Thursday, February 29, 2024

How green bonds are nursing mother earth


Last week, I wrote about impact investing and mentioned that one of the ways of financing such projects is via bonds—green, social and sustainability ones.

As a result, readers reached out to me asking that I shed more light on the three bonds as a standalone topic. In their interest, I’ll seek to deepen this subject today.

I’ll start off with green bonds, the most common of the three fundraising instruments in public markets geared towards impact investing. Proceeds raised on the capital markets through green bonds essentially fund climate adaptation and emissions reduction projects while, at the same time, promising sustainability-focused investors a return.

This includes a portfolio of climate-smart projects that serve to boost resilience against effects of climate change through prudent use of natural resources such as renewable energy, energy efficiency, recycling and green buildings. Others are sustainable agriculture and transportation.

Green bond, the front-runner of the trio, has since opened the market for other types of bonds with a sustainability focus—social, sustainability and climate as well as blue bonds, whose aim is to enhance ocean and coastal resilience.

A sum of $631 billion had been raised from 1,971 issued green bonds as of 2019, accounting for 84 percent of the sustainability-inclined class of bonds, according to World Bank Group. The first issuance went out in 2007.

Growth of green bonds is seen to help push a thicker flow of green/climate finance towards preserving the planet, and by extension human existence.

The green bond market, however, remains relatively nascent in emerging markets and sub-Saharan Africa, though it shows promising green shoots for exponential growth in future. Closer home, Acorn Holdings raised $41 million in 2019 towards building sustainable student accommodation units in Kenya, making it the first green bond offering in the country.

Similar to green bonds, social bonds target a specific cause in the society over and above the profit goal. In this case, investors in social bonds pursue not only financial returns from their investments but also look to contribute to positive social outcomes. A typical social bond should provide access to capital for projects that contribute to socioeconomic advancement and empowerment such as affordable housing and infrastructure, access to essential services such as healthcare, energy and education, as well as employment generation and food security.

In 2019, a total of 44 social bonds were floated across the globe, raising $16 billion. This saw the size of the market for outstanding social bonds grow to $42 billion.

Following Covid outbreak early last year, social bond floats have further ballooned. They have become an appealing asset class to investors looking to achieve positive social outcomes alongside a financial return. This recent popularity is driven by Covid-19 bonds, also known as corona bonds or pandemic bonds, structured as social bonds. The proceeds of Covid-19 bonds aim to address or mitigate socioeconomic shocks set off by the coronavirus outbreak, whose impact has affected firms, piled pressure on hospitals and rendered millions jobless.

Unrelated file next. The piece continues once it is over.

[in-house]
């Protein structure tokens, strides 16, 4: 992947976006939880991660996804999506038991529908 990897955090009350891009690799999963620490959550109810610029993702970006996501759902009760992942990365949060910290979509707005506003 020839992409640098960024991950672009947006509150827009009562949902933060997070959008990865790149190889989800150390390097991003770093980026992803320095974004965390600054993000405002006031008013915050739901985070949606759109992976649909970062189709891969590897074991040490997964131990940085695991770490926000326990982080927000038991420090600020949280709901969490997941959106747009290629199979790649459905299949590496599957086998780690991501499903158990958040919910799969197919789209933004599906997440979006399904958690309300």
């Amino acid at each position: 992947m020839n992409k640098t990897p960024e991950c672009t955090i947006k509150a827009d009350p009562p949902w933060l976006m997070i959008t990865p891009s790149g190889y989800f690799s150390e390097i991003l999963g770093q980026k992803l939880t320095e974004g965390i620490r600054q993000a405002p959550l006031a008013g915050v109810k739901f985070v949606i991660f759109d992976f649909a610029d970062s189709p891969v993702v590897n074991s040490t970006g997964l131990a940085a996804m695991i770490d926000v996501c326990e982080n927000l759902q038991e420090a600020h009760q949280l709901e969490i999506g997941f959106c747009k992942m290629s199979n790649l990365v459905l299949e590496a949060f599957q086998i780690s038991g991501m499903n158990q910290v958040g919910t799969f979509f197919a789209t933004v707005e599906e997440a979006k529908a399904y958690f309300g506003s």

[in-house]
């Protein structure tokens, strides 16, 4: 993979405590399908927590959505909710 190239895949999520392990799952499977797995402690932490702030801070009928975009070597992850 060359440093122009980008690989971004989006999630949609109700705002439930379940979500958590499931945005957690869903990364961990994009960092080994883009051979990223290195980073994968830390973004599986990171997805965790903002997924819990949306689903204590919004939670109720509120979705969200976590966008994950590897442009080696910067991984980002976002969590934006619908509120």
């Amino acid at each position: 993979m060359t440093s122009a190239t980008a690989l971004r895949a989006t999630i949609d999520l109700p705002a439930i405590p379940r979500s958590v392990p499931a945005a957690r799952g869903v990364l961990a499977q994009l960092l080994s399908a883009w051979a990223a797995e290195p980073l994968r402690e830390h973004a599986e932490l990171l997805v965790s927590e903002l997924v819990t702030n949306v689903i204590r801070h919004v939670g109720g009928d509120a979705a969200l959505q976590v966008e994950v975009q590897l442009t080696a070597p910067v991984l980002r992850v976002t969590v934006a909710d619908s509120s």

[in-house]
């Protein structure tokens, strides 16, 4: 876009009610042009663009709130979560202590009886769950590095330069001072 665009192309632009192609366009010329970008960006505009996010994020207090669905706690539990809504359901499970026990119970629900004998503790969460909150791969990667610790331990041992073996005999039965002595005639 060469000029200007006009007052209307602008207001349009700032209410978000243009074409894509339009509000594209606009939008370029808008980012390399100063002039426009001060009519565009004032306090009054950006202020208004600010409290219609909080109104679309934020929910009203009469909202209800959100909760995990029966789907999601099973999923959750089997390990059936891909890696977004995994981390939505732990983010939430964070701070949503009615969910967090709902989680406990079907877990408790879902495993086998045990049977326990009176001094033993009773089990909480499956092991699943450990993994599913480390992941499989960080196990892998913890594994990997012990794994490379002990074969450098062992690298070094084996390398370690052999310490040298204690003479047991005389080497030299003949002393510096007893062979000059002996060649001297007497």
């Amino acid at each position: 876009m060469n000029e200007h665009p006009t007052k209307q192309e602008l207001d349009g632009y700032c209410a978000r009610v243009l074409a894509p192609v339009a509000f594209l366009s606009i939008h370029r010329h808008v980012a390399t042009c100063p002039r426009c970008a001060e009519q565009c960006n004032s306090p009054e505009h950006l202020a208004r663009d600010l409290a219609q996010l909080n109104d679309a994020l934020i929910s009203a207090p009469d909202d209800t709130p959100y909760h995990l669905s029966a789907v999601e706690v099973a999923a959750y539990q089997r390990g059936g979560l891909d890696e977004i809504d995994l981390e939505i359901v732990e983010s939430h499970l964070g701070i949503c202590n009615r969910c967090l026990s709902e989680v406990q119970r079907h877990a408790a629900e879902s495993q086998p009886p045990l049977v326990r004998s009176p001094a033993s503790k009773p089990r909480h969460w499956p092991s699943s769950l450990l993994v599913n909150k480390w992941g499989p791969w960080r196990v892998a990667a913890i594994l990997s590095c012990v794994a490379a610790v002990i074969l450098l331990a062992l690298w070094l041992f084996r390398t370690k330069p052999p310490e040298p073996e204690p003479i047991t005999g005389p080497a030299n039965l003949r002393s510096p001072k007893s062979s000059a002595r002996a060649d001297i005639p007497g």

Lastly, sustainability bonds are a hybrid of green and social bonds and finance a mix of both green and social projects. As of 2019, there were 193 sustainability bonds outstanding, with a total value of $74 billion. Recognising the growing need to finance both environmental and social goals in lockstep, sustainability bonds offer issuers the opportunity to fund a blend of social and green projects with their proceeds. This effectively fashions them as a crucial financing vehicle for Sustainable Development Goals (SDGs).

Green, social and sustainability (GSS) bonds appeal to investors as a straightforward instrument to integrate environmental, social, and governance outcomes into fixed income portfolios. These asset classes often offer similar yields, ratings, and return profiles to other fixed income investments.

However, though increasingly popular, sustainability-inclined bonds only make up a tiny fraction of the overall bond market.

Green, social and sustainability bonds represent less than one percent ($747 billion) of the $100 trillion global bond market.

Policymakers should, therefore, strive to develop attractive regulations, frameworks and products to support the industry’s future growth.

As a fundraising tool for impact investments, sustainability-inclined bonds could concurrently generate financial returns and ensure social and environmental good. Beyond creating new paths towards a healthier planet, impact investing can help eradicate extreme poverty in the society, wipe out hunger and attain food and energy security, as well as expand access to clean drinking water, healthcare and education.

This article was first published by the Business Daily

Dr. Edward Mungai
Dr. Edward Mungai
The writer, Dr. Edward Mungai, is a global sustainability expert. He is the Lead Consultant and Partner at Impact Africa Consulting Ltd (IACL), a leading sustainability and strategy advisory in Africa. He is also the Chief Editor at Africa Sustainability Matters. He can be contacted via

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